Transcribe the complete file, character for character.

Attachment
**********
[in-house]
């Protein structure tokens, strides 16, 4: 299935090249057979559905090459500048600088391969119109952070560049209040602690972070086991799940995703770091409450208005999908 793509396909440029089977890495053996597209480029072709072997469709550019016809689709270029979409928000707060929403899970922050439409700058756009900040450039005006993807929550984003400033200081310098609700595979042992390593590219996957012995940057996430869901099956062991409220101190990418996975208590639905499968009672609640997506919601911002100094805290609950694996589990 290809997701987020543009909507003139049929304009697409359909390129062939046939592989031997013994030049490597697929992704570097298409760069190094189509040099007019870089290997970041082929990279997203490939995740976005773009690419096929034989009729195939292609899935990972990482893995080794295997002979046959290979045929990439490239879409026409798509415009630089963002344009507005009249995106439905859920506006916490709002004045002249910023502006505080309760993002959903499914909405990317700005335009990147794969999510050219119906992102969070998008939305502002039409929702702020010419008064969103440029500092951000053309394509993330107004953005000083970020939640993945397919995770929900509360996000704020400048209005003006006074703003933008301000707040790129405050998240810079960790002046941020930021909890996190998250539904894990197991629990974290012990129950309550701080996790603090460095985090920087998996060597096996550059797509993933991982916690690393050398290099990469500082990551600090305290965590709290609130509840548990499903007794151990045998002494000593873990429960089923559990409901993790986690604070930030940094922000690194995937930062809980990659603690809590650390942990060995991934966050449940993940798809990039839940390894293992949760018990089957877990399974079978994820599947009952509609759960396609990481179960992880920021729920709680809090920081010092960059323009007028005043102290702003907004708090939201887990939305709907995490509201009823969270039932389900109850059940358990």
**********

[in-house]
């Protein structure tokens, strides 16, 4: 299935090249057979559905090459500048600088391969119109952070560049209040602690972070086991799940995703770091409450208005999908 793509396909440029089977890495053996597209480029072709072997469709550019016809689709270029979409928000707060929403899970922050439409700058756009900040450039005006993807929550984003400033200081310098609700595979042992390593590219996957012995940057996430869901099956062991409220101190990418996975208590639905499968009672609640997506919601911002100094805290609950694996589990 290809997701987020543009909507003139049929304009697409359909390129062939046939592989031997013994030049490597697929992704570097298409760069190094189509040099007019870089290997970041082929990279997203490939995740976005773009690419096929034989009729195939292609899935990972990482893995080794295997002979046959290979045929990439490239879409026409798509415009630089963002344009507005009249995106439905859920506006916490709002004045002249910023502006505080309760993002959903499914909405990317700005335009990147794969999510050219119906992102969070998008939305502002039409929702702020010419008064969103440029500092951000053309394509993330107004953005000083970020939640993945397919995770929900509360996000704020400048209005003006006074703003933008301000707040790129405050998240810079960790002046941020930021909890996190998250539904894990197991629990974290012990129950309550701080996790603090460095985090920087998996060597096996550059797509993933991982916690690393050398290099990469500082990551600090305290965590709290609130509840548990499903007794151990045998002494000593873990429960089923559990409901993790986690604070930030940094922000690194995937930062809980990659603690809590650390942990060995991934966050449940993940798809990039839940390894293992949760018990089957877990399974079978994820599947009952509609759960396609990481179960992880920021729920709680809090920081010092960059323009007028005043102290702003907004708090939201887990939305709907995490509201009823969270039932389900109850059940358990």